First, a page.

Experts warn a possible solar minimum could happen and Earth goes into a mini-ice age
With activists like Greta Thunberg taking a stand for climate change as the weather grows unusually hotter, experts have begun to see the opposite may be happening this year. They warned that the sun might go into hibernation, which could cause a mini-ice age on Earth.
Express reports that Professor Valentina Zharkova from Northumbria University revealed that 2020 is the year where the sun could go into hibernation, also referred to as a Grand Solar Minimum or GSM. A solar minimum is when energy from the host star lessens for a period of time. The last time this occurred was two years ago. Professor Zharkova explained that the solar minimum would result in a drop in temperature by one degree Celsius.
It may seem like a minor drop in temperature, it could still cause big problems, specifically in the aspect of agriculture all over the world. Prof. Zharkova also explained that this solar minimum could last for three decades, all the way into the 2050s, meaning the hot seasons of the year will become cooler and wetter. “Fewer sunspots formed on the solar surface, and thus less energy and radiation will be emitted towards the planets and the Earth,” said Zharkova.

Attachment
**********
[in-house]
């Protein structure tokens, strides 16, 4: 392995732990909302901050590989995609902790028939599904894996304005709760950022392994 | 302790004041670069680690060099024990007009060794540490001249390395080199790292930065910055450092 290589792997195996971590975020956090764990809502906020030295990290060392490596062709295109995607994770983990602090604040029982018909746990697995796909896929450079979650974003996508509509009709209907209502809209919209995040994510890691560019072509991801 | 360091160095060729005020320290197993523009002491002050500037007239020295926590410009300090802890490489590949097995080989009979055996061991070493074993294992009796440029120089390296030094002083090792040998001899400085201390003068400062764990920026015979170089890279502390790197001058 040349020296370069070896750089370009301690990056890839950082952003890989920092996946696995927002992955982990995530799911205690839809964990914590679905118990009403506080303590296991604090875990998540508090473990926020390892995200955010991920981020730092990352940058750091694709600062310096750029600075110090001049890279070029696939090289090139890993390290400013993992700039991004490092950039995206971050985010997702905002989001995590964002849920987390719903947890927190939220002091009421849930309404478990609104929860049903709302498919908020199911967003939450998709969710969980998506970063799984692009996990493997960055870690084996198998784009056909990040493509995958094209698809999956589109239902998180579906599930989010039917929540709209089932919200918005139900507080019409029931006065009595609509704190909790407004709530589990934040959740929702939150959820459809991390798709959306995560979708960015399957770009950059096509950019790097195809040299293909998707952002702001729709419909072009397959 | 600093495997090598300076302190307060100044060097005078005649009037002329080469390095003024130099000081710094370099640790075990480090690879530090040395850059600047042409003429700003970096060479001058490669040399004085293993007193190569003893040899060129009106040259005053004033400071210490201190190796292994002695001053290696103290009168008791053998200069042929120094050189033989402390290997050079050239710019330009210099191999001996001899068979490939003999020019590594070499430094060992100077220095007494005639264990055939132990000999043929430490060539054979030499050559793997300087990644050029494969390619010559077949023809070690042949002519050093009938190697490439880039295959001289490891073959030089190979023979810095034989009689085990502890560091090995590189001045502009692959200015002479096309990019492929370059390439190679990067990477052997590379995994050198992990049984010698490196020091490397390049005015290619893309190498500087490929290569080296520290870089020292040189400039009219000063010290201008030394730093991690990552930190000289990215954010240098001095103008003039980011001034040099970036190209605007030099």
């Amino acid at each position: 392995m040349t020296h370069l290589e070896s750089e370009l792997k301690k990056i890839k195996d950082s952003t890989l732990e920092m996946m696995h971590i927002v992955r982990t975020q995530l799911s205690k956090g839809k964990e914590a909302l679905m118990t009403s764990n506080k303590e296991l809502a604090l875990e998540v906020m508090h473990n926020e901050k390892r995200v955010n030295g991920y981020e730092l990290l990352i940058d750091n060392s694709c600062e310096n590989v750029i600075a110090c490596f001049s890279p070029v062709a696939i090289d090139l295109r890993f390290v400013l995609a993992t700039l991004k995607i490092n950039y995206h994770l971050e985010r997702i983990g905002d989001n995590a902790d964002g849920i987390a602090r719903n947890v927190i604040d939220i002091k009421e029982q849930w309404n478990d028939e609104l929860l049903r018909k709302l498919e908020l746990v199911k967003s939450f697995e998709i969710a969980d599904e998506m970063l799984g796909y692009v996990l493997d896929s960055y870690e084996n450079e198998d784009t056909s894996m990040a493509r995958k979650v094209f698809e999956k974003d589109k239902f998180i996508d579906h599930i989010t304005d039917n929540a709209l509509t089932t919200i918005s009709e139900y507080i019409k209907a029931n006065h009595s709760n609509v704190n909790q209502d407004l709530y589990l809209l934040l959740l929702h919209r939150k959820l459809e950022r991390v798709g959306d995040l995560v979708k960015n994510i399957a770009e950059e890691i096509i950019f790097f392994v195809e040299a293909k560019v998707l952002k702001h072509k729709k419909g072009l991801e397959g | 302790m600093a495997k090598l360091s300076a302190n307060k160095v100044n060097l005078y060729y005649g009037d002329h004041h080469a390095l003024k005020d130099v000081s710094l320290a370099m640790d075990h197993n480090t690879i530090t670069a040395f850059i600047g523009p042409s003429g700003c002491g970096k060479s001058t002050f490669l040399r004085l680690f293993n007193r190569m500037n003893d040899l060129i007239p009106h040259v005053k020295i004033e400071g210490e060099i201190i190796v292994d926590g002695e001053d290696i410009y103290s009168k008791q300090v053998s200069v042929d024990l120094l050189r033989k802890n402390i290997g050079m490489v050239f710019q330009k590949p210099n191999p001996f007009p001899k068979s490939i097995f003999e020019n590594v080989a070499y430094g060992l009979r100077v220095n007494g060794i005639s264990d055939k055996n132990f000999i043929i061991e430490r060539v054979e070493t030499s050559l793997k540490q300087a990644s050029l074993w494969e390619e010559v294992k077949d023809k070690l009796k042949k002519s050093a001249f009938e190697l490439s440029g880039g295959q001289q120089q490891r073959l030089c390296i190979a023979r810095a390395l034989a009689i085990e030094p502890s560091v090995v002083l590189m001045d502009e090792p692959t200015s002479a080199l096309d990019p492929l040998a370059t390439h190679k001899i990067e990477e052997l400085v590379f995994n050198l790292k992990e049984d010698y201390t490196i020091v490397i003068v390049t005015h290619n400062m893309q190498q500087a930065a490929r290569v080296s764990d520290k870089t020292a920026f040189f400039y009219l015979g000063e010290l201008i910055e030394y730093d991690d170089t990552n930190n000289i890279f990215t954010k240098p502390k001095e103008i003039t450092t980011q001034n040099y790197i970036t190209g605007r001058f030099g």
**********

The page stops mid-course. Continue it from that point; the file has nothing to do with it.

For countries that experience all four seasons, winters could also be colder and wetter, and big frosts may occur as it already is occurring in Canada. Despite Zharkova’s claims, other experts have said that this solar minimum will be derailed due to the climate change that is currently happening.
Meanwhile, on the opposite end, a solar storm could wreak havoc on the technology on Earth. This is due to the amount of radiation from the sun that heats up the atmosphere and will result in satellites struggling to penetrate the atmosphere as well. With this in mind, it will heavily affect internet services, GPS navigation, as well as satellite television and mobile phone reception. The increased currents on the Earth’s magnetic field could also result in a surge of electricity in power lines and thus short circuit or blow up transformers. Power stations will also experience a loss of electricity because of this surge.